among the Public General Statutes there are The Acts relating to the revenue, and those some which cannot be preferred on the score Financial Acts of administration which have of extent of operation or importance to others been before described, will be found to make up, which are found in the Local and Personal a considerable portion of the Statutes of every series. Some are treated as Public and Ge


Consolidating the Statute Law-Second Report of the Commissioners. 439 neral because they have been introduced by

18 & 19 VICT. public departments for considerations connected with the administration of justice or public bu

No. of No. of siness; others because they extend to districts

Acts. Pages. 80 considerable (as, for instance, some Bills

1. Army, Navy, and Militia

11 concerning the metropolis) that it would be


2. Revenue and other Financial Acts 30 177 attended with inconvenience or hardship to

3. United Kingdom

12 93 apply to them the rules which govern the pro- 4. Great Britain General Laws 2 10 ceedings on Private Bills.

5. England and Ire- of, not in- 4 20 It is proper to note one circumstance which land.

cluded in has specially contributed to the insertion 6. England

classes 1 and 22 103 among the Public General Statutes of Acts 7. Scotland

2, in all 58.

31 strictly Local or Private, and which has tend. 8. Ireland

12 17

27 307 ed to swell and complicate the Statute Book. 9. Special and Local Parliament, for the sake of sparing to private 11. East Indies

10. Colonies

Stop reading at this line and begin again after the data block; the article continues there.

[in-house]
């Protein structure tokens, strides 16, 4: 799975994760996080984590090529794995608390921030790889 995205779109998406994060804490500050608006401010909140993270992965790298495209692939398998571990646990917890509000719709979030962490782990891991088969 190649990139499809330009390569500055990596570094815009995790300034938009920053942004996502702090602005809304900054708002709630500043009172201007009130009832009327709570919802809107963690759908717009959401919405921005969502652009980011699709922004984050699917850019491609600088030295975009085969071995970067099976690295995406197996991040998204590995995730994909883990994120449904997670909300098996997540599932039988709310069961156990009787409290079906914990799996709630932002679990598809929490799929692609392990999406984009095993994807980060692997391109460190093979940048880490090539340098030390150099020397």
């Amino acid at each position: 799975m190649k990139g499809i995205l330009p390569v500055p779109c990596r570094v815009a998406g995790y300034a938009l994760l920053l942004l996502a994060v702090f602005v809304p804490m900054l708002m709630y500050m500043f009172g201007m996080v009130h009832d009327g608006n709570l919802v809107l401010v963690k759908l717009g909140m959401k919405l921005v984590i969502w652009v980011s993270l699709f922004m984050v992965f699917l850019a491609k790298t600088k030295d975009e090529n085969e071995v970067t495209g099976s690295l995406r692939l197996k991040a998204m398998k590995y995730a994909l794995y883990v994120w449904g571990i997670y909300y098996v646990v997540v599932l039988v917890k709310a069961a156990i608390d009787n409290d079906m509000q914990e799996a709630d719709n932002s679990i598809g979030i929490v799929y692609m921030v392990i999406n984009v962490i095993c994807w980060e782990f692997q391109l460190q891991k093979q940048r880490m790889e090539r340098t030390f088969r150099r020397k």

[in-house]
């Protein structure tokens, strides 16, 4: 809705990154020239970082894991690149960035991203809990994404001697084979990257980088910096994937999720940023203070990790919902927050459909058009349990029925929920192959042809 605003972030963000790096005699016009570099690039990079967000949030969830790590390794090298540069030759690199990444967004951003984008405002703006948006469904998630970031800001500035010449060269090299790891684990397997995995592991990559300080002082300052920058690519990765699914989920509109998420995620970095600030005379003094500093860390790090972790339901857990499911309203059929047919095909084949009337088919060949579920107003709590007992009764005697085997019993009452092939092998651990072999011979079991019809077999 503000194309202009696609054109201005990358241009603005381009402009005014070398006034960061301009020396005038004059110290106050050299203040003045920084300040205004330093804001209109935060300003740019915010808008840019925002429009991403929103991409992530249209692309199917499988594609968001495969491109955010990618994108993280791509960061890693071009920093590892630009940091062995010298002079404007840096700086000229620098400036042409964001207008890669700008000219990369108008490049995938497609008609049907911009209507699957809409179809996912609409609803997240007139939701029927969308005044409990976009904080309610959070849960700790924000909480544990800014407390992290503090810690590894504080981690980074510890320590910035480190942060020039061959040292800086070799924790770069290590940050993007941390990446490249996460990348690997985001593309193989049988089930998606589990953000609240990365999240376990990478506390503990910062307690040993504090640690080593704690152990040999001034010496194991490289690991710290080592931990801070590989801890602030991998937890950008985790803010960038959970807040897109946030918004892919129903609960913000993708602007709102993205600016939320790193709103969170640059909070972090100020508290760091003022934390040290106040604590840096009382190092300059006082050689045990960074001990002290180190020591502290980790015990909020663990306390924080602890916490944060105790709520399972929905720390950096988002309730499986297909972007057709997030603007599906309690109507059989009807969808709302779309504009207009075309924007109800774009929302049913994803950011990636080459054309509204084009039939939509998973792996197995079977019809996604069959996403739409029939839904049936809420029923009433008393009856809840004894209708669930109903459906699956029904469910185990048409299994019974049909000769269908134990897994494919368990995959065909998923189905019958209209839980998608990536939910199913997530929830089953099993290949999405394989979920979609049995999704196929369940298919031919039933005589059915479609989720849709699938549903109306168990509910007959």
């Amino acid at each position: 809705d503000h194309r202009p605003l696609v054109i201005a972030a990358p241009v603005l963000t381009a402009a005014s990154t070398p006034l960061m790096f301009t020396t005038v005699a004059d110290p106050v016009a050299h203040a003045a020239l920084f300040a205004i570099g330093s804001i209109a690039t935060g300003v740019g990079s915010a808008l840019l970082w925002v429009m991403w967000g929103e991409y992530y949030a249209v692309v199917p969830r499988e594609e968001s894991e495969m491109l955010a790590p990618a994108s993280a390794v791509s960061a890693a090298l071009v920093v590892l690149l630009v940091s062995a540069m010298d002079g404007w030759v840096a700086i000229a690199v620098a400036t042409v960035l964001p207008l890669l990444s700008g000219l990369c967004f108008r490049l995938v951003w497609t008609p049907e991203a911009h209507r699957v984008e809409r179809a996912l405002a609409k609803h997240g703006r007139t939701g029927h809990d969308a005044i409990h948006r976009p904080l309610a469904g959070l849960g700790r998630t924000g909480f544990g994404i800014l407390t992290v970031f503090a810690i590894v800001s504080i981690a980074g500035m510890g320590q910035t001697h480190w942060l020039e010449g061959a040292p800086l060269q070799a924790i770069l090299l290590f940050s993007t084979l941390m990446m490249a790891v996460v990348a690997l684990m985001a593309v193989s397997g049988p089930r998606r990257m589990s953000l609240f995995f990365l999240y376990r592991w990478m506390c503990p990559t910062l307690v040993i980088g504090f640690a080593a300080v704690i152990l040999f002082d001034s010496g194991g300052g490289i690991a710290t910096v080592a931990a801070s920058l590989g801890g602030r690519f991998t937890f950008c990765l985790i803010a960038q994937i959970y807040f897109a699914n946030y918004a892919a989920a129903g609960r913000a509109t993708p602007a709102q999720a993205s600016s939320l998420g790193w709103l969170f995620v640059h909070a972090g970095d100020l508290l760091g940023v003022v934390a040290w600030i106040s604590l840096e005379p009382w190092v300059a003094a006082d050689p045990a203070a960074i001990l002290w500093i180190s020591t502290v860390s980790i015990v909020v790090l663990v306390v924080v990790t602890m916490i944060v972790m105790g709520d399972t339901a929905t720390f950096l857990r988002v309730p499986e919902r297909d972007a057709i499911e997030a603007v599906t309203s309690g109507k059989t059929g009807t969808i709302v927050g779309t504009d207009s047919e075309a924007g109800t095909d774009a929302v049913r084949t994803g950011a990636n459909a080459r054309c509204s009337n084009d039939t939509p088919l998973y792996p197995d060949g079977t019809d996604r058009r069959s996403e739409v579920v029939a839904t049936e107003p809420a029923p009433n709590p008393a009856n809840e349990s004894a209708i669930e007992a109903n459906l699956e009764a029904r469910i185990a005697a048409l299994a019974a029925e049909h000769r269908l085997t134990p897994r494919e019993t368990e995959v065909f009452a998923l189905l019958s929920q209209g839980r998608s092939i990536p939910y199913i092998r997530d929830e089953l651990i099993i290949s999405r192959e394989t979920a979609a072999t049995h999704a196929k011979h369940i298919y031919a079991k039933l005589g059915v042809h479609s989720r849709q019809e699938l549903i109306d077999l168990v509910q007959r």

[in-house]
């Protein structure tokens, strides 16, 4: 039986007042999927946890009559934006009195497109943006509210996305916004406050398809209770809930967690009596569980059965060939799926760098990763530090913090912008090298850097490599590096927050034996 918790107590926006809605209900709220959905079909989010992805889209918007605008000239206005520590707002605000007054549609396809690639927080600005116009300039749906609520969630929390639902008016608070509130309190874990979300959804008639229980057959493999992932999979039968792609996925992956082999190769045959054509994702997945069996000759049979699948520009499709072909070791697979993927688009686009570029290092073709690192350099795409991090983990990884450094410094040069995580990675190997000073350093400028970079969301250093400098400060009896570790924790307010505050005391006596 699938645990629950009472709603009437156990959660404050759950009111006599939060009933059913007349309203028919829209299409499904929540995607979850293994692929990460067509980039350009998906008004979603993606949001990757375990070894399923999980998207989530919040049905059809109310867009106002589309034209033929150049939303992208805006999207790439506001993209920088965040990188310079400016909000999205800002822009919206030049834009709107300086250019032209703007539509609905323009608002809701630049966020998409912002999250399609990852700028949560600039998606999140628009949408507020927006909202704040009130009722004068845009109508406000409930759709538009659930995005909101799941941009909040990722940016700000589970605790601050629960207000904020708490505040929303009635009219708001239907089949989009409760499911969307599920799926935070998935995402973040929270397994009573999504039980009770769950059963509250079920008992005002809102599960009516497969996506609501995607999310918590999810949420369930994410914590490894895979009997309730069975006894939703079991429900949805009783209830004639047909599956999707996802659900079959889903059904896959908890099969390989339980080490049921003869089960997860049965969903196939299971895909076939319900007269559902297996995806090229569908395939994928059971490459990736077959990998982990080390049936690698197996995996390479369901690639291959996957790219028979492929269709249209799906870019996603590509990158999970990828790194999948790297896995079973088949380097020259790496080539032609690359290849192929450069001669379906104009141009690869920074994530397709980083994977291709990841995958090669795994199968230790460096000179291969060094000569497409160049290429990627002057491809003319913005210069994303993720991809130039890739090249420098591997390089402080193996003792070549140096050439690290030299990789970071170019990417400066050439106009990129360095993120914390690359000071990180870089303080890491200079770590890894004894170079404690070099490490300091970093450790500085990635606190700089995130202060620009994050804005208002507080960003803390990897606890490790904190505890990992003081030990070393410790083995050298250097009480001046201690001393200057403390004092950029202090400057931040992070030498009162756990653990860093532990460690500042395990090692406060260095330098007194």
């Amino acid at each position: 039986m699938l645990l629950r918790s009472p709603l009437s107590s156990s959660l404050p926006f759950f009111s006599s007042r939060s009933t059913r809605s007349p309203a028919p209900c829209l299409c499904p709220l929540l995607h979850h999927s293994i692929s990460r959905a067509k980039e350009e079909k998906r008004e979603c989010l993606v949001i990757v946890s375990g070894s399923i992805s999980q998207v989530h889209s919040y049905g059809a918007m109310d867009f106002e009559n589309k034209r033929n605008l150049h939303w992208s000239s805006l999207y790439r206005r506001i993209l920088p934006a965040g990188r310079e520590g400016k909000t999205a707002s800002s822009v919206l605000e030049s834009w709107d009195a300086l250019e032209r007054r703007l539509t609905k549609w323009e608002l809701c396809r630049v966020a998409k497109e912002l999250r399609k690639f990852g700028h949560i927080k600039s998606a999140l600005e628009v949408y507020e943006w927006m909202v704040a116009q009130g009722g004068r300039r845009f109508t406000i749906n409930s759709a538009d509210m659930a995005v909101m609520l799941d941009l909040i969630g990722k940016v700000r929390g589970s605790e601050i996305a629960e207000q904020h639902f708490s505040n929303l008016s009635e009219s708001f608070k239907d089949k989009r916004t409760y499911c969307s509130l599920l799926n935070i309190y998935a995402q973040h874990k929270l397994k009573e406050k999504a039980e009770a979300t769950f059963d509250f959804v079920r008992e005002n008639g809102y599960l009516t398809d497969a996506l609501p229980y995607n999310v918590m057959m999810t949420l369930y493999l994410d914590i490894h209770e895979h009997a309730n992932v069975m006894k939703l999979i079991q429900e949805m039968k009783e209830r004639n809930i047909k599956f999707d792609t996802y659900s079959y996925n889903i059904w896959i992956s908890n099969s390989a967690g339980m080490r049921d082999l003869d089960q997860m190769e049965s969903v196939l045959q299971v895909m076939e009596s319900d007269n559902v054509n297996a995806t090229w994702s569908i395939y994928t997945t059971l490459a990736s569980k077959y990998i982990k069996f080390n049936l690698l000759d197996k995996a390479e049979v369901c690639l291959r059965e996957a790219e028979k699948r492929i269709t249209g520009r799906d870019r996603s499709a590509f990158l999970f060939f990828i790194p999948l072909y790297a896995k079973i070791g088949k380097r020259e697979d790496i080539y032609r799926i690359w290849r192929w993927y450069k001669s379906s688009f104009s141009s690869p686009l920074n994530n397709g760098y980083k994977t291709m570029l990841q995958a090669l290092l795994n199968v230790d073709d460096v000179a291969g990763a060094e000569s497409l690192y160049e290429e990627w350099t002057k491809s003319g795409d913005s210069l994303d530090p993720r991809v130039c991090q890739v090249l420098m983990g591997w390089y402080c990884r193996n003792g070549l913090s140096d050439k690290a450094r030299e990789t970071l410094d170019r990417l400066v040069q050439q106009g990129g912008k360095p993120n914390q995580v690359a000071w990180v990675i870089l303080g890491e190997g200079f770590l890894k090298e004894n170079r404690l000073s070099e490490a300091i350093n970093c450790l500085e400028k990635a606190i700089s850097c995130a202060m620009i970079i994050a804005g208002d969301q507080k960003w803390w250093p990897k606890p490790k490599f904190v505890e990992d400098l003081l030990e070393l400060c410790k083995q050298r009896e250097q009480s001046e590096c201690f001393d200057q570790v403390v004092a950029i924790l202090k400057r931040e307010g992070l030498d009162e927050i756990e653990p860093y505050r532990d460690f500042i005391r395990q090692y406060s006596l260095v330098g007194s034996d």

6 86 2

3 persons and communities the expense and trouble of soliciting Private Bills, has autho

134 1,005 rised in some cases administrative departments or commissions to effect arrangements for pri- The classes here given are suggested for vate or local convenience, which formerly re- illustration only, without presuming that the quired in each case the sanction of a separate classification may not be improved, nor that Act. But to guard against abuse, and to afford some variation might not be made in the numto individuals some protection in lieu of that bers, after a full consideration of the contents which the power of opposing a Private Bill of the Statute Book. affords, a Parliamentary sanction is required The Acts in each class would of course be to be given to the orders of the department or numbered in a separate series, and each class Commissioners by a Public General Act. In would, at the end of the Session, form a sepathis way the orders of the Inclosure Commis- rate fasciculus or “part.” sioners relating to inclosures (great and small, To a large majority of the readers and buyers but all merely local or private transactions), of the Statutes (if those of the last Session bad and the Orders of the General Board of Health been so classified), the parts which contain the for the application of the Public Health Act to Public General Laws relating to towns, and the like, are continually brought to The United Kingdom (93) Parliament for confirmation.'